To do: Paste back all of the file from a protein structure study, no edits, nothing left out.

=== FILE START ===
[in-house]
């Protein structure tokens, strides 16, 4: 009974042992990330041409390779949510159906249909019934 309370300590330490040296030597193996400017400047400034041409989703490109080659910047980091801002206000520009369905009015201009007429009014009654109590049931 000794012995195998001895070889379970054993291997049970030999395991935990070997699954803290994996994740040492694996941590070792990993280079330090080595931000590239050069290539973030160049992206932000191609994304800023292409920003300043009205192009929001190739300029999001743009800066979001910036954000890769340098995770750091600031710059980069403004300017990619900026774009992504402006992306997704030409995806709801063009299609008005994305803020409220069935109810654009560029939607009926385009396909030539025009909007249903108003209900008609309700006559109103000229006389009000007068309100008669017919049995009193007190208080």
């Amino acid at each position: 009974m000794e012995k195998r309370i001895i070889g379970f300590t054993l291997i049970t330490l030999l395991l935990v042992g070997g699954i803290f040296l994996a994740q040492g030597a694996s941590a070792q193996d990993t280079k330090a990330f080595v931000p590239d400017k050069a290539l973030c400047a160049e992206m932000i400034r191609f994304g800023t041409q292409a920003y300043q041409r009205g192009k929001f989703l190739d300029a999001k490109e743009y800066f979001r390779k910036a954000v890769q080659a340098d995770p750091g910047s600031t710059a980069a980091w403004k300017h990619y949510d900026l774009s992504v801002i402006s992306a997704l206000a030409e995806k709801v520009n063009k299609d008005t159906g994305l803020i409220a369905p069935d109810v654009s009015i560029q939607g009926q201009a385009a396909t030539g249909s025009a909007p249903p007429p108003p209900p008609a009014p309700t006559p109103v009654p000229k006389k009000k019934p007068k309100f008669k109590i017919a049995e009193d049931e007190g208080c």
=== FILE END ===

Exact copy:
[in-house]
């Protein structure tokens, strides 16, 4: 009974042992990330041409390779949510159906249909019934 309370300590330490040296030597193996400017400047400034041409989703490109080659910047980091801002206000520009369905009015201009007429009014009654109590049931 000794012995195998001895070889379970054993291997049970030999395991935990070997699954803290994996994740040492694996941590070792990993280079330090080595931000590239050069290539973030160049992206932000191609994304800023292409920003300043009205192009929001190739300029999001743009800066979001910036954000890769340098995770750091600031710059980069403004300017990619900026774009992504402006992306997704030409995806709801063009299609008005994305803020409220069935109810654009560029939607009926385009396909030539025009909007249903108003209900008609309700006559109103000229006389009000007068309100008669017919049995009193007190208080």
């Amino acid at each position: 009974m000794e012995k195998r309370i001895i070889g379970f300590t054993l291997i049970t330490l030999l395991l935990v042992g070997g699954i803290f040296l994996a994740q040492g030597a694996s941590a070792q193996d990993t280079k330090a990330f080595v931000p590239d400017k050069a290539l973030c400047a160049e992206m932000i400034r191609f994304g800023t041409q292409a920003y300043q041409r009205g192009k929001f989703l190739d300029a999001k490109e743009y800066f979001r390779k910036a954000v890769q080659a340098d995770p750091g910047s600031t710059a980069a980091w403004k300017h990619y949510d900026l774009s992504v801002i402006s992306a997704l206000a030409e995806k709801v520009n063009k299609d008005t159906g994305l803020i409220a369905p069935d109810v654009s009015i560029q939607g009926q201009a385009a396909t030539g249909s025009a909007p249903p007429p108003p209900p008609a009014p309700t006559p109103v009654p000229k006389k009000k019934p007068k309100f008669k109590i017919a049995e009193d049931e007190g208080c």